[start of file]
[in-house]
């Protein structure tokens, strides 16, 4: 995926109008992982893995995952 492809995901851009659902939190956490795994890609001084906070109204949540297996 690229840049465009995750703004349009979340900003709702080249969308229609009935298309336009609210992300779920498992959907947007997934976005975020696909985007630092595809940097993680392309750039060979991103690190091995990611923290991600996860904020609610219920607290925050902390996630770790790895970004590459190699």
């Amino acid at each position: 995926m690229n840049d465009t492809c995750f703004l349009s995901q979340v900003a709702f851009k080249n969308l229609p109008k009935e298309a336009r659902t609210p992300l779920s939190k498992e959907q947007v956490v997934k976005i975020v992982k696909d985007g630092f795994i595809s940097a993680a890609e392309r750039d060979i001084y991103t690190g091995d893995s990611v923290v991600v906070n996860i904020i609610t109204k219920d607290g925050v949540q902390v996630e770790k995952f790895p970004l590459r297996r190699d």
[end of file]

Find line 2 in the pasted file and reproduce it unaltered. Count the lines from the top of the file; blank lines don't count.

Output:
């Protein structure tokens, strides 16, 4: 995926109008992982893995995952 492809995901851009659902939190956490795994890609001084906070109204949540297996 690229840049465009995750703004349009979340900003709702080249969308229609009935298309336009609210992300779920498992959907947007997934976005975020696909985007630092595809940097993680392309750039060979991103690190091995990611923290991600996860904020609610219920607290925050902390996630770790790895970004590459190699």